Lapierre's Zesty range brings the firm's 15 years of development to a brand-new 140mm travel all-mountain platform. The 314 base model demonstrates that they're ready to challenge the best in the world.
Ride & handling: rolls up its sleeves and dives right in
At a glance, the ‘Zesty’ name seems a bit twee, but get the bike rolling, especially across loose, rough mountainside, and you’ll see that it’s an apt one. Like sucking on a lemon, the Zesty makes you realise you’re alive.
Key to this ride is a sorted geometry, such as the 68-degree head angle. This allows you to settle and relax while pedalling hell for leather into sections that you might otherwise avoid.
The 140mm travel Fox float RL is a fork we already know and love and, thanks to the Zesty’s 68-degree head angle, is well positioned to take big hits without pitching you through the proverbial front door.
This front end works even better for challenging yourself with new lines, if, like us, you run the Zesty on the soft side at the rear. The bike gives up travel freely and without fuss or spikes, inviting you to push the limits of traction ever harder.
The damping adjusters are easy to use and changes made at the dial read into discernible differences on the trail (some forks require lots of twiddling to make any difference at all).
Out back, and balancing the Fox fork perfectly, is the extremely supple, swing link-driven back end. This allows the Fox RP23 shock to follow the surface of the trail with the kind of tenacity that’d make a bulldog proud.
None of the great suspension matters a bit if you can’t use it effectively, but Lapierre has got that cracked, too. The rider is positioned squarely between the wheels; this balanced weighting inspires confidence, especially in challenging low-traction situations such as traversing trails on loose off-camber scree.
Wherever you decide to point the Zesty 314, it just rolls up its sleeves and dives right in. It’s a feeling of total commitment that rubs off and will have you challenging the bike to duel of bravery whenever the opportunity arises.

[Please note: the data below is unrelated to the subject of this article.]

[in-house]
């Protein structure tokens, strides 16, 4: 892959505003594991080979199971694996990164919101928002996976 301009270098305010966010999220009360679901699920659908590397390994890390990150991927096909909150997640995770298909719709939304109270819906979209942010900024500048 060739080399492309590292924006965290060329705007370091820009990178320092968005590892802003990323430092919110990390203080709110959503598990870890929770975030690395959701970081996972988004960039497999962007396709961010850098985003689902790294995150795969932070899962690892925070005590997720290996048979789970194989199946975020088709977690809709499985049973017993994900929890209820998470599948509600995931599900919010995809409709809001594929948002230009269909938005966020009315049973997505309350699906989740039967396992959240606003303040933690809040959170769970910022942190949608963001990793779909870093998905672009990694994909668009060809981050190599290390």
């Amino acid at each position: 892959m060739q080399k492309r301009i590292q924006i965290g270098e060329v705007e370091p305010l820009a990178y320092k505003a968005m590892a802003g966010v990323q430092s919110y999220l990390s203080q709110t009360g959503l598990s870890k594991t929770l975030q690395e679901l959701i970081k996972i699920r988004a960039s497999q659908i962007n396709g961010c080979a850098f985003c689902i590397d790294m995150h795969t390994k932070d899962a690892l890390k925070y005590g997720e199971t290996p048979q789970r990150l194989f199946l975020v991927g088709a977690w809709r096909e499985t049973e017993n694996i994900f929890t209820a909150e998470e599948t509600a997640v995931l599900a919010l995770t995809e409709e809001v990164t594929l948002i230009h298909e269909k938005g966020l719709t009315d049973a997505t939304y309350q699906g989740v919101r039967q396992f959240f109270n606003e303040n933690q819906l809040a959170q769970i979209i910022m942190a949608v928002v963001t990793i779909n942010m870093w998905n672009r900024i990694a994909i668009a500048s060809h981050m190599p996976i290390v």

Frame: sorted geometry
There's more to the Zesty's successful frame than just the slacker head angle. Without a shred of carbon in sight, the 7005 series alloy frame is well proportioned, with a reasonably long 600mm top tube on our 46cm (medium) frame.
The bike has been made long enough that you’ll feel like logging plenty of fast miles should you feel racy, but short (and tall) enough that you’ll also be totally comfortable if you decide to investigate that goat track off the side of some Welsh mountainside.
As a bonus, the open layout of the front triangle makes accessing the rear shock controls a breeze – not something you can say about all full-suspension bikes. It also makes cleaning the Zesty after muddy action much easier.
Lapierre has worked hard not only to make the frame work, but also to make it a work of art. We like the flowing lines, especially the broad, flattened ‘hockey stick’ seat stays. The whole bike looks thoroughly modern and refreshingly different from the aesthetically similar ‘swoopy’ Specialized and Giant silhouettes. Think Renault Mégane rear end, and you’ll get the design vibe.
Equipment: slick transmission, prefect braking
New Shimano Deore XT transmission is flawless. We particularly like the new Rapidfire shifters which can be pushed or plucked to make lightning-quick gear changes. We had to look hard to spot the substitution of the XT look-a-like Shimano FCM 542 22/32/44 chainset.
It was just as stiff as an XT, and should last as long (although the rings are still cheese-soft and will be gone in a hurry – just like the XT’s).